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It is hard to conclude which side of Fedora is more popular to the Internet audience – the fact that it is a powerful free operating system based on the Linux kernel, or that it represents a whole new concept in the distribution of open-source software where the global community of supporters plays a fundamental role.


First and foremost, Fedora is a Linux-based operating system created back in 2003 as a community distribution called the Fedora Project. It was released along with Red Hat Enterprise Linux, which was to be the next official Linux distribution after Red Hat Linux was discontinued. Its main purpose was to serve as a source of software innovations for the Hat Enterprise Linux releases. This connection between the two Linux distributions explains the origin of the Fedora name – 'fedora' refers to the characteristic fedora hat used in Red Hat's "Shadowman" logo.

Fedora releases

The first set of Fedora releases, known as Fedora Core 1-4, was launched within the period 2003-2005, followed by the Fedora Core 5-6 set in 2006 and Fedora 7 in 2007. Those versions, however, are no longer supported by the Fedora Project. The following Fedora versions – Fedora 8 (introduced in 2007), Fedora 9 (released in the spring of 2008) and Fedora 10 (launched at the end of 2008), are all officially supported by the Fedora project. The latest of them – Fedora 10, code named 'Cambridge', features a whole new set of innovative characteristics such as a new 'Solar' artwork, faster startup with Plymouth, web-based packages installer, ext4 filesystem support, Sugar Desktop Environment and many others.

Fedora and open source software

The Fedora project is famous for being backed up by an ever-increasing community of both advanced and technically inexperienced supporters from around the world who keep creating innovative free open-source software for Fedora users. Moreover, all new features released by the Fedora community can be easily incorporated into any other Linux distribution. This high productivity makes Fedora a 'factory' for free open-source software innovations where everyone could make a contribution as a volunteer worker.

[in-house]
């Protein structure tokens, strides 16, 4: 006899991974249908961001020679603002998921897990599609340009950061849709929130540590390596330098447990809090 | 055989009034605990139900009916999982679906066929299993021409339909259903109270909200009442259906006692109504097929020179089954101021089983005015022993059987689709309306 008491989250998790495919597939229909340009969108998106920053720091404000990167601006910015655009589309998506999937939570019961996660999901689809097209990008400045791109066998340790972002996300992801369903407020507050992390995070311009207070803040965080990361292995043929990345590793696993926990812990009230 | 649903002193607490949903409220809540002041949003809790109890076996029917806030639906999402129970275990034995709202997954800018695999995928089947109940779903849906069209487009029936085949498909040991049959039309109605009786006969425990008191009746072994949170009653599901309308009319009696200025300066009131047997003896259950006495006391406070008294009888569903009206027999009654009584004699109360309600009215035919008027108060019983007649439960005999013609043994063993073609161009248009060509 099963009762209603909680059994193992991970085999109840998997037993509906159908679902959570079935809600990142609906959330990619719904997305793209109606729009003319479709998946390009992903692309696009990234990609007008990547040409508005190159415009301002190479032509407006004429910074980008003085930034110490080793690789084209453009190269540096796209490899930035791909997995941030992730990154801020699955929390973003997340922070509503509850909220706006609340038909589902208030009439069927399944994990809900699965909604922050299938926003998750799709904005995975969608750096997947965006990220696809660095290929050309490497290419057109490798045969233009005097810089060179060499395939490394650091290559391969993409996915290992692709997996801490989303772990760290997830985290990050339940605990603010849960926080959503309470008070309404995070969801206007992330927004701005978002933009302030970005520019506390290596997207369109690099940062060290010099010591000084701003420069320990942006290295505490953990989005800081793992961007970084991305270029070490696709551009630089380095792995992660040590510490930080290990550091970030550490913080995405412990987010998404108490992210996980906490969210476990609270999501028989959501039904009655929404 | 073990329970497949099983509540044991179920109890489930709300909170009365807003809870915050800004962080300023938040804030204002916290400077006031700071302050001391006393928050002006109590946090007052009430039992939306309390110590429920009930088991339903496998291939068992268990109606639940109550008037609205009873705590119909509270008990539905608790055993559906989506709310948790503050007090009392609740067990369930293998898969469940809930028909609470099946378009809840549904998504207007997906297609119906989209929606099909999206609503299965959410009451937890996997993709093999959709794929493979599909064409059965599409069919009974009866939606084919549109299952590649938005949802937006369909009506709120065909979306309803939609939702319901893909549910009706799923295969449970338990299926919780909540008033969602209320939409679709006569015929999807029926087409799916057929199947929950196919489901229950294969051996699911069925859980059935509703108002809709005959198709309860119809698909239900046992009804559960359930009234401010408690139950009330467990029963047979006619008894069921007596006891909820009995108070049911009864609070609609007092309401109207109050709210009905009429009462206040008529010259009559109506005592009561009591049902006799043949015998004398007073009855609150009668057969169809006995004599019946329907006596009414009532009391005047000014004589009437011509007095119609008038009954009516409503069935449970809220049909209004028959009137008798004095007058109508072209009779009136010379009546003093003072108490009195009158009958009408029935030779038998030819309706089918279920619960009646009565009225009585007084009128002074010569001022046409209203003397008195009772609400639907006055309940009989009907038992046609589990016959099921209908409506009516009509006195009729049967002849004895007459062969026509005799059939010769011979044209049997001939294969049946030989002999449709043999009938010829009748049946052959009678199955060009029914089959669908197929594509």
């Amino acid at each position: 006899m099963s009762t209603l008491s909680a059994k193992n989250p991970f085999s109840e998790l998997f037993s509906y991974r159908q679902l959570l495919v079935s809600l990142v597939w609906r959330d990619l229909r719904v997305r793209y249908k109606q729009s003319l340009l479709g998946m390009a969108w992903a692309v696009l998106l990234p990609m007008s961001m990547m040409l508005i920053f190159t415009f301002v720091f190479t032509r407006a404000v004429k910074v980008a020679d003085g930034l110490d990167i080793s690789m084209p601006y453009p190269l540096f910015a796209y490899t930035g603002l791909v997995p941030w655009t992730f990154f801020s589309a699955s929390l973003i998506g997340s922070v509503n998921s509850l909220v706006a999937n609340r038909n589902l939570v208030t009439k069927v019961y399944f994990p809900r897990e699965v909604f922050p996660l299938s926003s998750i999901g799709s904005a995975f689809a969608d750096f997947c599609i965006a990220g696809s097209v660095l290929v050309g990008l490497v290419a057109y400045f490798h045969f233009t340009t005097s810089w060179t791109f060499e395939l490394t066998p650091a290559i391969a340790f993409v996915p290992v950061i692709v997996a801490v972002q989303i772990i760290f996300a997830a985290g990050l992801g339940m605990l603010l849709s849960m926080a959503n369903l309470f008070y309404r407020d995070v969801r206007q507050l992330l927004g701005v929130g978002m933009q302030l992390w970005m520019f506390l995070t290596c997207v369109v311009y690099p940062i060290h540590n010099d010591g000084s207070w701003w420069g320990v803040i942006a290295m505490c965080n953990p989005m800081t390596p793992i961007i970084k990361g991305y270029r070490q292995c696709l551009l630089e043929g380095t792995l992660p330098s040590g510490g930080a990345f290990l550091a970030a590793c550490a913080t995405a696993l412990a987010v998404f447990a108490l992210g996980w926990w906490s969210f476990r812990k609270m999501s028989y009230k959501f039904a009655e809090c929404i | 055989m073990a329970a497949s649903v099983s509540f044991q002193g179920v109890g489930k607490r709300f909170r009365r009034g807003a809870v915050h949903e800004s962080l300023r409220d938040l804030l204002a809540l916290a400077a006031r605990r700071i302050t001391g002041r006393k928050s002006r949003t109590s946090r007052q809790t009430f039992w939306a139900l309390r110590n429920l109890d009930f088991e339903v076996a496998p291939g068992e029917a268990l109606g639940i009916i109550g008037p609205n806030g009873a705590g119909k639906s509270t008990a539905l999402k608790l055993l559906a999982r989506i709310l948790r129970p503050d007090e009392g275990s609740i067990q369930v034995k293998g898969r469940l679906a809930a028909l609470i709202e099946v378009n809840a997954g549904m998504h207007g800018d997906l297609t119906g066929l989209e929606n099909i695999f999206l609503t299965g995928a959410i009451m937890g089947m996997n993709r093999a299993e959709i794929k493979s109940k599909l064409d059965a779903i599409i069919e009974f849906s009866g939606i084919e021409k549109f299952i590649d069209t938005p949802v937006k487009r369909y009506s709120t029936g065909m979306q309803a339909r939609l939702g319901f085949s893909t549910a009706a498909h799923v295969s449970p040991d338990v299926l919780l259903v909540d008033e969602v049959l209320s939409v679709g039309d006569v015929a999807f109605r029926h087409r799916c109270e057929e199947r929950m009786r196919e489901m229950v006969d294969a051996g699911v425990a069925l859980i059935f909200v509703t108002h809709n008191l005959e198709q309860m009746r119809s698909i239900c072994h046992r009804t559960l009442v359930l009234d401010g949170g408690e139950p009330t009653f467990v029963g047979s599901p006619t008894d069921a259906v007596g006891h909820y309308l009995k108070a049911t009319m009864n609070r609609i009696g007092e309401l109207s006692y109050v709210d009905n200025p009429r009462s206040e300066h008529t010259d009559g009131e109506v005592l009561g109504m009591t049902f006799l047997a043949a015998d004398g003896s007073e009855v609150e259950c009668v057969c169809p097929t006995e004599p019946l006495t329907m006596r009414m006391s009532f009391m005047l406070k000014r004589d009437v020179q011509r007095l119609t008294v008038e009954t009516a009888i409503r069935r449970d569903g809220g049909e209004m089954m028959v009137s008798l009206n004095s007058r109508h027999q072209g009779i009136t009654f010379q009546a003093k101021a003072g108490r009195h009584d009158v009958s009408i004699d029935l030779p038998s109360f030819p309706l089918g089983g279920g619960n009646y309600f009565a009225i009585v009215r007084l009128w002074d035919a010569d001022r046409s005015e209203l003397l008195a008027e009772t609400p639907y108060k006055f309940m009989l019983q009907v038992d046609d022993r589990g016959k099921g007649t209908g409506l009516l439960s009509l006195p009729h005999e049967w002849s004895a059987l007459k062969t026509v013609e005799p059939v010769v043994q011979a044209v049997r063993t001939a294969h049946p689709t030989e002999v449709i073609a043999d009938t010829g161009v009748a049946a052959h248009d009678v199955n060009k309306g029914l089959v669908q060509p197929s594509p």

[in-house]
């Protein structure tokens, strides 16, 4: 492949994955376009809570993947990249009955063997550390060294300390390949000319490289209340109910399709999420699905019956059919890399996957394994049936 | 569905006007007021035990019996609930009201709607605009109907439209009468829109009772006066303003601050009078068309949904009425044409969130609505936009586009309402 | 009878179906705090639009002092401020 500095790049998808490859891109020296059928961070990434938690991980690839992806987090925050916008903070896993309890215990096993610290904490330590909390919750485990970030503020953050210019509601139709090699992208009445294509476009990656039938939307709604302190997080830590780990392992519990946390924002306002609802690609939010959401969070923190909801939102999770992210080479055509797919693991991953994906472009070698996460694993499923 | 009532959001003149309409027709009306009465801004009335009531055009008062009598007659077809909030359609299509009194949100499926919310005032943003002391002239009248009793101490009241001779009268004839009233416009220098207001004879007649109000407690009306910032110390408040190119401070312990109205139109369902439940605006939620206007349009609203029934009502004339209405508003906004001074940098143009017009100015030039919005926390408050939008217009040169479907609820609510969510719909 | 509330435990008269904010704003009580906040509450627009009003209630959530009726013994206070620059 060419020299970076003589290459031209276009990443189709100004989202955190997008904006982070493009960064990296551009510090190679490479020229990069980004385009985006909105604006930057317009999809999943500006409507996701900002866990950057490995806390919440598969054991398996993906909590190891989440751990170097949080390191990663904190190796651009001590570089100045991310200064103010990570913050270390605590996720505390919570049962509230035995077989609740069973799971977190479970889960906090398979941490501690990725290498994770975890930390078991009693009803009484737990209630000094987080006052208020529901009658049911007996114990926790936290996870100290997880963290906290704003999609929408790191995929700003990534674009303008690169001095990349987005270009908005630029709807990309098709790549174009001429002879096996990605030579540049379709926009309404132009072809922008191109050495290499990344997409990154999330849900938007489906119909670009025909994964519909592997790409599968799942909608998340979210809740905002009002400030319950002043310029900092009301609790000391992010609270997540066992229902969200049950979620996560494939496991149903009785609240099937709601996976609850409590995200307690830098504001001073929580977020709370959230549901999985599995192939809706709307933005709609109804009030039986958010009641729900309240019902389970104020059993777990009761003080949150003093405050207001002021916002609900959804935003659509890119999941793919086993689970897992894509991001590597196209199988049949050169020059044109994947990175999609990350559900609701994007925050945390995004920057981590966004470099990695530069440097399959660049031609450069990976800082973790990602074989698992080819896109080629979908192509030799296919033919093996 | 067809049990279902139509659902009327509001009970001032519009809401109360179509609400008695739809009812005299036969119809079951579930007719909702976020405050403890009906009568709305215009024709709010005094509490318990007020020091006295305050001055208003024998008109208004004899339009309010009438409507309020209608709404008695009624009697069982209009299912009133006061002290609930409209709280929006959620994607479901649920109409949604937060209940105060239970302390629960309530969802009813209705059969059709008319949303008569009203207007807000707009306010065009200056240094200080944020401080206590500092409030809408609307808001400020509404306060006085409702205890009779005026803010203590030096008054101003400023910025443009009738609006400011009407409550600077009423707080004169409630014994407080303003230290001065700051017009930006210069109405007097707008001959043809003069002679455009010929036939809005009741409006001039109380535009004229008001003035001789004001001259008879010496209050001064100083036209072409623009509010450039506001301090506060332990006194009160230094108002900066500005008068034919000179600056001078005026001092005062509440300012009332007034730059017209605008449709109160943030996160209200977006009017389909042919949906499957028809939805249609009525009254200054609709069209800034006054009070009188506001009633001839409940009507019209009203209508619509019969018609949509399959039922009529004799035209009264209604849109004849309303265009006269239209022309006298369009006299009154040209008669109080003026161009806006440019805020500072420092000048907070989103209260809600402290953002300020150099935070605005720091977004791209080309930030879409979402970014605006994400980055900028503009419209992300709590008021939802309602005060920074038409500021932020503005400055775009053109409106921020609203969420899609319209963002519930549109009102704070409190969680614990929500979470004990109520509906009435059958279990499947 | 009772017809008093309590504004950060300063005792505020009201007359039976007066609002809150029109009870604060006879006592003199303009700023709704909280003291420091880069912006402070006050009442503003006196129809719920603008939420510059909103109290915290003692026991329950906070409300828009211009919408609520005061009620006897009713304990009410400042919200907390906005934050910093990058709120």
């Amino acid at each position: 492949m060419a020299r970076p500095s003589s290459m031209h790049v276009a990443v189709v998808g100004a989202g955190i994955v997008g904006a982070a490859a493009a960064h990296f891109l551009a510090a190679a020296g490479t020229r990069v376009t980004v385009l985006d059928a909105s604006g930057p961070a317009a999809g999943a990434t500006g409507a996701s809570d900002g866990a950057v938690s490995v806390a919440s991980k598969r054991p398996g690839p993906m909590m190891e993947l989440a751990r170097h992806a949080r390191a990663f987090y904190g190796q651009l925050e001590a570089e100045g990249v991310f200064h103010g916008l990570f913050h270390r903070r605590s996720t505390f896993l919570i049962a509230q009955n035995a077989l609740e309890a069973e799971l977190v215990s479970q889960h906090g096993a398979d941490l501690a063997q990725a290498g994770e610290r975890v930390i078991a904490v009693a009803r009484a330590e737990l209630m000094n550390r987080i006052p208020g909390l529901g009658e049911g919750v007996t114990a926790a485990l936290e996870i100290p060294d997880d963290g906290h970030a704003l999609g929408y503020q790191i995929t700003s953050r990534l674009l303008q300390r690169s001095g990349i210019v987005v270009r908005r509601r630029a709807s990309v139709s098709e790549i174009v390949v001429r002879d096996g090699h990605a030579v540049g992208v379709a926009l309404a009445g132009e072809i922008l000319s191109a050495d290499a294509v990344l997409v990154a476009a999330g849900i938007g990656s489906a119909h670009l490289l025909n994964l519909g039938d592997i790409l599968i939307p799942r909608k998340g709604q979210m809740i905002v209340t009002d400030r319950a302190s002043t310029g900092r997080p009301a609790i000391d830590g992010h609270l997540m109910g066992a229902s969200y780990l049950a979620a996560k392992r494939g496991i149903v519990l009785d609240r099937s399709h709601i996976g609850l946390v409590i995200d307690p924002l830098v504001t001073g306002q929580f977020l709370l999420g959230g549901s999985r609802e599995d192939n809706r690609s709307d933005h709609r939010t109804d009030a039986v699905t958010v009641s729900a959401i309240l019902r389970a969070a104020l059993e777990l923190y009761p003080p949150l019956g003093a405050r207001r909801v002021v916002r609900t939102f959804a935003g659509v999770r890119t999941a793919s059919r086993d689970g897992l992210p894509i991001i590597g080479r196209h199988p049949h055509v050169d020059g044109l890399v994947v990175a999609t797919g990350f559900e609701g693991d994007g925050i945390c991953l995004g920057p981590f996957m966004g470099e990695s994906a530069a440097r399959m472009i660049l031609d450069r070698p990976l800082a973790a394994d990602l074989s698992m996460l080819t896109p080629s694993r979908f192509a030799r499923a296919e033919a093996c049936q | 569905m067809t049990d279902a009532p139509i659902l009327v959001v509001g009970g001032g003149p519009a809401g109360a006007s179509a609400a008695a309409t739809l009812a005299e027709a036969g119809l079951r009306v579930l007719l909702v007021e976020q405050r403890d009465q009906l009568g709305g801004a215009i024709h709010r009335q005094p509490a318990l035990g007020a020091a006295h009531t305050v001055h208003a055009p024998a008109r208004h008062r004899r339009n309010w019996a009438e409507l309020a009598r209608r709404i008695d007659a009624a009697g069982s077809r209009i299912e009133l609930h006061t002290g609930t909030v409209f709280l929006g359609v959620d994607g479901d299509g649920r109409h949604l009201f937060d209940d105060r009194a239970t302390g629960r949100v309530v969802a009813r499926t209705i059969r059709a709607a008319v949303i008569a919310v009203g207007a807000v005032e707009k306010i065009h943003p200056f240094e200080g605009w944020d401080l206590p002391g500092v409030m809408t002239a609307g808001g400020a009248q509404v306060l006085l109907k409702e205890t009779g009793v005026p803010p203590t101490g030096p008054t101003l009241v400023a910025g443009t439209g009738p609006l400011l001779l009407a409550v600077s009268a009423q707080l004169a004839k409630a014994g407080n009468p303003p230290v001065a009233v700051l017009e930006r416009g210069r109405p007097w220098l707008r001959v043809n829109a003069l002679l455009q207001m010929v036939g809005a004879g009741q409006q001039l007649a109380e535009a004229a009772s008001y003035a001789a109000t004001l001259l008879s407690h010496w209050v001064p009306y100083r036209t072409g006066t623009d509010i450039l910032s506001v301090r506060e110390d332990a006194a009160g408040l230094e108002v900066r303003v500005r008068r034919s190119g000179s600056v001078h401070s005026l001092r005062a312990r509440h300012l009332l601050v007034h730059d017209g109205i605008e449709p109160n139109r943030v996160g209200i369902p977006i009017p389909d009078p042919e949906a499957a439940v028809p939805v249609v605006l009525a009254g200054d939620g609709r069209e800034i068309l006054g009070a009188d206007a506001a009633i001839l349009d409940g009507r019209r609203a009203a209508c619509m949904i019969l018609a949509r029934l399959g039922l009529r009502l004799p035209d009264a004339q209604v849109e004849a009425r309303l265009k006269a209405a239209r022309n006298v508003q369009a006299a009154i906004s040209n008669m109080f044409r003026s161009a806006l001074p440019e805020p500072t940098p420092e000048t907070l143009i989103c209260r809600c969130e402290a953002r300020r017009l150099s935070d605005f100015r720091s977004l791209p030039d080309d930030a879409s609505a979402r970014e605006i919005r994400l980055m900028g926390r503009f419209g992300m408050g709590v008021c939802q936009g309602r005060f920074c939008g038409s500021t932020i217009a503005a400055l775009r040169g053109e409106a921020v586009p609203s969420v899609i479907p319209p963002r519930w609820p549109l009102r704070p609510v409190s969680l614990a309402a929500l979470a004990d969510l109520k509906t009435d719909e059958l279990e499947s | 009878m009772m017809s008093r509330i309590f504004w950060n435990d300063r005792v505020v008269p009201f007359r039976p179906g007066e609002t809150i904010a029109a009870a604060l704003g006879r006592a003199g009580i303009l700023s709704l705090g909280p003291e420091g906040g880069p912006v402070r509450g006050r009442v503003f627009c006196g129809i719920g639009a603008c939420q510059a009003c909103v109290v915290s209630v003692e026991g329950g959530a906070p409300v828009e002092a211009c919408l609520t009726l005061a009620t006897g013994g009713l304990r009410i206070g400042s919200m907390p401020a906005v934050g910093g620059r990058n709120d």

It is a well-established practice of the Fedora developers to distribute all software fixes and innovations by making upstream changes. This makes it possible for any updates to be instantly available to all Linux distributions that already use Fedora features. Examples of very successful open-source software releases under the Fedora Project include: NetworkManager, PolicyKit, FreeIPA. SELinux, HAL, D-bus, PulseAudio.

The flexible capabilities of Fedora also make it easy for everyone to create their own Linux-based distribution. This can be done by means of Fedora's set of spinning tools, allowing individuals to quickly select the desired packages and create live images for CD/DVD or USB, or installation discs. This has helped many of the official Fedora versions such as Fedora Electronic Lab and Fedora Xfce Spin evolve.

Fedora and security

Just as all Linux distributions, Fedora is focused on security. Unlike Ubuntu, which is another very popular Linux distribution based on Debian, in Fedora a firewall is present right from the start and can be easily configured both using the terminal or via the graphical interface. Fedora also is one of the main promoters for SELinux, which stands for Security-Enhanced Linux, a feature which implements several security policies, which are missing in most of the Linux-based distributions. Additionally, Fedora comes with several custom security enhancements, which derive from its connection with Red Hat's Enterprise Linux. This makes Fedora a very popular choice for web servers. Fedora is also the OS of choice for Linus Torvalds, the creator of the Linux kernel, and is used as the operating system for several NASA systems and supercomputers, such as the Roadrunner.